With that being said, I think this book has a place on a shelf of a child with interest in literature and whose parents/teachers are enlighted enough to want their kid/student to read about the power of female authors. 

To sum up, I ended up liking the concept more than the actual book itself and maybe it was just not that well executed. I think the book has potential but needs significant editing and changes before being published. I think it is also very important to mention that the book is very euro-centric and I think it’s time to stop associating classics exclusively to white authors. 

A Moveable Feast by Ernest Hemingway – Book Review

If you are lucky enough to have lived in Paris as a young man, then wherever you go for the rest of your life, it stays with you, for Paris is a moveable feast.” – Ernest Hemingway

A Moveable Feast is Ernest Hemingway’s memoir of his time spent in Paris after the war and beginning of his writing career. He was living alongside other writers such as Gertrude Stein, Joyce, Pound, Madox Ford and F. Scott Fitzgerald.

One day, I was roaming around a book shop, as one does, and came across this book. I felt this unspeakable urge to buy this book knowing nothing about it whatsoever. Once I got home and searched it on Goodreads, I saw it had more than four stars I thought to myself: “Nice to know this was not a waste of money”. It sat on my bookshelf for about a year, I picked it put this month and simply could not put it down for a second.

In this book, you read about someone becoming a writer and romanticize about it overlooking the fact that Hemingway describes going hungry somedays so that his wife and child could eat. I loved reading about the friendship between Hemingway and Fitzgerald and getting to see the perception the author had of him as both a person and a writer. It was just so heartwarming.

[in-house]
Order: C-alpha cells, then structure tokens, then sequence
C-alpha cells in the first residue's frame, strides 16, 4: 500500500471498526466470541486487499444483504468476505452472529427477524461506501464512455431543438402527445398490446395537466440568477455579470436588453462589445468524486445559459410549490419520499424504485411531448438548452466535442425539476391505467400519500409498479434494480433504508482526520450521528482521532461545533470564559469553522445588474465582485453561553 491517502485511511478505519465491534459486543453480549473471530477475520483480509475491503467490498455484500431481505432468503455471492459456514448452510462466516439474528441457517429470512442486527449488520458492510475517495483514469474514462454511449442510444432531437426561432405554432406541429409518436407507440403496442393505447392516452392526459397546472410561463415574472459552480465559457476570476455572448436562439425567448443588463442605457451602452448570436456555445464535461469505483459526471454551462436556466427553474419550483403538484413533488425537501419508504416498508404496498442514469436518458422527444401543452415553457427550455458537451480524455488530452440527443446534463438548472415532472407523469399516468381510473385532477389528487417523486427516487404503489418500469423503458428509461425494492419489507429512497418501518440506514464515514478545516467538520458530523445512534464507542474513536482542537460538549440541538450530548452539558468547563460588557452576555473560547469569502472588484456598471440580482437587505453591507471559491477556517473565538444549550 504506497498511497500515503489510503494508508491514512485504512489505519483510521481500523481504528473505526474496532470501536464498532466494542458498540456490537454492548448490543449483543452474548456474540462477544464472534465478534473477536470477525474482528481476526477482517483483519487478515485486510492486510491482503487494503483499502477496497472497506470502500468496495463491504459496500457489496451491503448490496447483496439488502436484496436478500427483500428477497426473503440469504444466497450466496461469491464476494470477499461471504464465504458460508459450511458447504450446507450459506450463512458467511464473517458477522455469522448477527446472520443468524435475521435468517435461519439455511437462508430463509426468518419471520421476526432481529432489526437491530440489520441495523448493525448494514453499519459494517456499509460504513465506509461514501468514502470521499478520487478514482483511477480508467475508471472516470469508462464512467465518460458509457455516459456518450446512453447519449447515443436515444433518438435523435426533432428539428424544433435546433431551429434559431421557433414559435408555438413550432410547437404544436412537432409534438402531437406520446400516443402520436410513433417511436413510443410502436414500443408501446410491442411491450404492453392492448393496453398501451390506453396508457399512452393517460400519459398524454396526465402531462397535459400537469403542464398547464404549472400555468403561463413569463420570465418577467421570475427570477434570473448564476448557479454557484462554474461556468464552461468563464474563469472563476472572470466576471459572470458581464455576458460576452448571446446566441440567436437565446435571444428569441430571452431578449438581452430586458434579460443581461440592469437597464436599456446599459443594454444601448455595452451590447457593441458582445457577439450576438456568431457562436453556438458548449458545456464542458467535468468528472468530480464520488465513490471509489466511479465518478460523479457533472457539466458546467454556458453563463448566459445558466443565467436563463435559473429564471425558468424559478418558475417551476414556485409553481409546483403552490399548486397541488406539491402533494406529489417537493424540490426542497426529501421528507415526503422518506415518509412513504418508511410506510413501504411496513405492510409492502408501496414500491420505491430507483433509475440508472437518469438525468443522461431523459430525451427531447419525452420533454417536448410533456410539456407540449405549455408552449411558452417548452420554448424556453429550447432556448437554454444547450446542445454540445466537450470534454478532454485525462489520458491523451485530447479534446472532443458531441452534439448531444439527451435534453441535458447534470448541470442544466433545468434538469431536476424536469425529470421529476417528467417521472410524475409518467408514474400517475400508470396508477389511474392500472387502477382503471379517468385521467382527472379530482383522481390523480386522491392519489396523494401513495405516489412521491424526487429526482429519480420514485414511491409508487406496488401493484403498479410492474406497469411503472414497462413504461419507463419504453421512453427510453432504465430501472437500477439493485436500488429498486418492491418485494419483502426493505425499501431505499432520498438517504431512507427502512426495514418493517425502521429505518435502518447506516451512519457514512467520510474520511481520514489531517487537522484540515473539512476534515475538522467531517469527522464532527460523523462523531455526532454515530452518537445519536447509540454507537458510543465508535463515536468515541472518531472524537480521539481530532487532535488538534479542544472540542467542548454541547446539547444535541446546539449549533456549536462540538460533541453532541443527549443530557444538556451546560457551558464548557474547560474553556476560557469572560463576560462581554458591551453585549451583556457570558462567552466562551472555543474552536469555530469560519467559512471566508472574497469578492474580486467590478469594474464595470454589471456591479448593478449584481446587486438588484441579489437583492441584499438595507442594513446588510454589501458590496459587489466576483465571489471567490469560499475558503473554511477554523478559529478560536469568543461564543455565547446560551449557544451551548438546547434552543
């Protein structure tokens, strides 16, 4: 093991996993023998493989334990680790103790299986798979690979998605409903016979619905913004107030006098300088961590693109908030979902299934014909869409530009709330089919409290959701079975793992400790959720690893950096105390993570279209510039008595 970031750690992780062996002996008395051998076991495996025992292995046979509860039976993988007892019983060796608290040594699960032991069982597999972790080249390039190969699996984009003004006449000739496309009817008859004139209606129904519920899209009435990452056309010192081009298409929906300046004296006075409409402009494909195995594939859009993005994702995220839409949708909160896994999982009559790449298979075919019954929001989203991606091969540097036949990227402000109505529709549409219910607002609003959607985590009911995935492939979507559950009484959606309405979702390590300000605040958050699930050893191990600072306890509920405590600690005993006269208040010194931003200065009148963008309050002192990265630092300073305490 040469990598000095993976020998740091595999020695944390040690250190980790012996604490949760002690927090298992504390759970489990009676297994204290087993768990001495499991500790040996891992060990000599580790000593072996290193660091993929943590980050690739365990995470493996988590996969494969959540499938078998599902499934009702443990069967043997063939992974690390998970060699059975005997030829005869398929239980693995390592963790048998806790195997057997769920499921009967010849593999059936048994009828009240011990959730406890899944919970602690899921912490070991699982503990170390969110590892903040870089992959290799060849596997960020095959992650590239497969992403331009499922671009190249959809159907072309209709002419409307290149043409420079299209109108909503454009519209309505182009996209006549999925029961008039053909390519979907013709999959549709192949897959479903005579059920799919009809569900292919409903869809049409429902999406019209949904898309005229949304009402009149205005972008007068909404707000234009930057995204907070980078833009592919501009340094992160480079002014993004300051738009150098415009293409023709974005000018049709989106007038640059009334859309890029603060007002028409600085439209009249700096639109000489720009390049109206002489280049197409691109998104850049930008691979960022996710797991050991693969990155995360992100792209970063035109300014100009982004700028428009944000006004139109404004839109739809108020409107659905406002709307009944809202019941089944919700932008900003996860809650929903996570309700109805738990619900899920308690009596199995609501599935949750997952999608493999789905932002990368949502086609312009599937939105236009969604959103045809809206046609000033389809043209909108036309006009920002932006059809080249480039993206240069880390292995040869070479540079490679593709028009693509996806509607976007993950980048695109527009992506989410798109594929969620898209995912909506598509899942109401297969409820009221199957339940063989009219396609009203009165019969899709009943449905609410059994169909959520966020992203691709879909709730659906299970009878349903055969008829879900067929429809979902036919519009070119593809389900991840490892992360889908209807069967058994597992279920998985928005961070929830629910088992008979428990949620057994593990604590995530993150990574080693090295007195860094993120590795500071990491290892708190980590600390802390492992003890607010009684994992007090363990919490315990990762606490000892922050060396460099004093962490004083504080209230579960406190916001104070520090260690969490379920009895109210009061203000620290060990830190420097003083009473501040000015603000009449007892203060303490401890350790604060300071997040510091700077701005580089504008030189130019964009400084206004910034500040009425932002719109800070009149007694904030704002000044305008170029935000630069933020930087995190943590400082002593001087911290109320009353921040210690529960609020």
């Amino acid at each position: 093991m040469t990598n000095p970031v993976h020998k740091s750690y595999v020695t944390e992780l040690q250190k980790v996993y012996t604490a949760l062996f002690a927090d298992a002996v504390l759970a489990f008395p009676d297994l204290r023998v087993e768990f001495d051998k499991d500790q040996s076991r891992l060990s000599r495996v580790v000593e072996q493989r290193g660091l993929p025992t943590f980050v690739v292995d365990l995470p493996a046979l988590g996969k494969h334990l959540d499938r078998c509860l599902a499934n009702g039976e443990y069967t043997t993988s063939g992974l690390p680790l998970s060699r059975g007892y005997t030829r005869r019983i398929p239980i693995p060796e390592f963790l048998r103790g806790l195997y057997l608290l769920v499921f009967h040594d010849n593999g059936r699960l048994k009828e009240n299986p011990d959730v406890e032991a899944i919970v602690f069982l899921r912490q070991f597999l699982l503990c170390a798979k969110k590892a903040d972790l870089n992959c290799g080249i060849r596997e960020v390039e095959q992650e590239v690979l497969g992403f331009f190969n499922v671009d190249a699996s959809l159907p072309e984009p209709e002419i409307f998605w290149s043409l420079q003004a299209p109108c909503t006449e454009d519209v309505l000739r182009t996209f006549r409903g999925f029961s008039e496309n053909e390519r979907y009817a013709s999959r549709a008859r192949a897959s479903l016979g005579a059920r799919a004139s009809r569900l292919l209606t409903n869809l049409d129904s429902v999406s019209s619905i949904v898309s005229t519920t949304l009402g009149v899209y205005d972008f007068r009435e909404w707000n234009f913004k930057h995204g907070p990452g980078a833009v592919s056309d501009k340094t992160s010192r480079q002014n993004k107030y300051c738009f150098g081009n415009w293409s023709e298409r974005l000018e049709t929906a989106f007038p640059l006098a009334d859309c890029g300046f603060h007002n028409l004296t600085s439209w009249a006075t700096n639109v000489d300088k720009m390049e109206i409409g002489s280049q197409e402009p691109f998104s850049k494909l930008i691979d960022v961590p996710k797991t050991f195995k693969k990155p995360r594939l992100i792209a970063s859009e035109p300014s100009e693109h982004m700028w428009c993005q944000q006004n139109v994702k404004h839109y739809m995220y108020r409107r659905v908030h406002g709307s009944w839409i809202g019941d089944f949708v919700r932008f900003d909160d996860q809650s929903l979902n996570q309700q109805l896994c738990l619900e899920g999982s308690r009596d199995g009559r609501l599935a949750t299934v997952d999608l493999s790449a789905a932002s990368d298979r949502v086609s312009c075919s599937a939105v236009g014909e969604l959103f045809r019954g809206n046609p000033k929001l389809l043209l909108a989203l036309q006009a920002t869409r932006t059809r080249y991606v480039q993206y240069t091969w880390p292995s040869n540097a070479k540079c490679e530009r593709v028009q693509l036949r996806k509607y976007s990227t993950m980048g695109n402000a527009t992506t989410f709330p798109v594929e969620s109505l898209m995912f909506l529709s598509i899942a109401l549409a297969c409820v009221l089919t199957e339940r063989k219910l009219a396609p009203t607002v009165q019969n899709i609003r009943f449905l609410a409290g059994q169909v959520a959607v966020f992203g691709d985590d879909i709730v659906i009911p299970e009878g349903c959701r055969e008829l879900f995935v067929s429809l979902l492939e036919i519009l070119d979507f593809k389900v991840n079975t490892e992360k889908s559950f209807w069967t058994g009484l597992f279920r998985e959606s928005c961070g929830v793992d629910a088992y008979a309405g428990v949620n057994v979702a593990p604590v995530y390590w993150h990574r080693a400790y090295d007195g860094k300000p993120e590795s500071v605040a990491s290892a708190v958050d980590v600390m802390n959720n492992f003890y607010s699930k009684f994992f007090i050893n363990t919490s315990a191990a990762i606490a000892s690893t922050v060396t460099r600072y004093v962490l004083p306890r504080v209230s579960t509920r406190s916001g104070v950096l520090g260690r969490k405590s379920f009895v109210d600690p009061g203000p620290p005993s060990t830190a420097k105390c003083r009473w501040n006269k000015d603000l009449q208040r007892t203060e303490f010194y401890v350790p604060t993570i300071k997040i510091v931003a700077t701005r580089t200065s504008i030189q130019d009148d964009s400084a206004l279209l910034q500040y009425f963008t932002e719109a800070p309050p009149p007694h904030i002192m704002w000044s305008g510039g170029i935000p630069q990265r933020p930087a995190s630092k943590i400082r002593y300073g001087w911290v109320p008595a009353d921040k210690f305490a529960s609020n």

Every chapter in A Moveable Feast is sort of a little story from his life. You get a varied idea of what he was up to and came to realize that he had kind of a problem with gambling, most likely because he thought it was the only way he had to make money.

I gave this book 5 out of 5 stars and highly recommend it.

“I would stand and look out over the roofs of Paris and think, ‘Do not worry. You have always written before and you will write now. All you have to do is write one true sentence. Write the truest sentence you know.’ So finally I would write one true sentence, and go on from there.” – Ernest Hemingway

Women, Race & Class by Angela Davis – Book Review

Woman, Race & Class is a non-fiction book about the connection between racism, class prejudice and white feminism.

Having read Angela Davis before (Freedom Is a Constant Struggle) I had already been introduced to the political activist’s narrative. However, this book was a pleasant surprise. Freedom Is a Constant Struggle is a collection of interviews and speeches, so it ended up being a bit repetitive, whereas Woman, Race & Class was objective, concise and exactly what I was hoping from it.

Angela Davis breaks down how misogyny, racism, and classism have shaped our society. She pays special attention to how white-dominated middle-class social movements have repeatedly forsake solidarity with both working class and black people in behalf of political convenience, as well as displaying how the biased goals of white reformists have allowed capitalist oppression throughout history.

This book moved through the atrocities of slavery, lynching and, overall, racist discrimination, especially by the feminist movement of the 20th century. Reading it, I felt outraged and angry towards my very own privileges.

Women, Race & Class is organized in such a way that everything you read sounds like new information even though we know it’s all connected which was exactly the book’s intent. The biggest take from this book is an extremely important one: INTERSECTIONALITY MATTERS, and sometimes we forget how much.

I gave this book 5 out of 5 starts.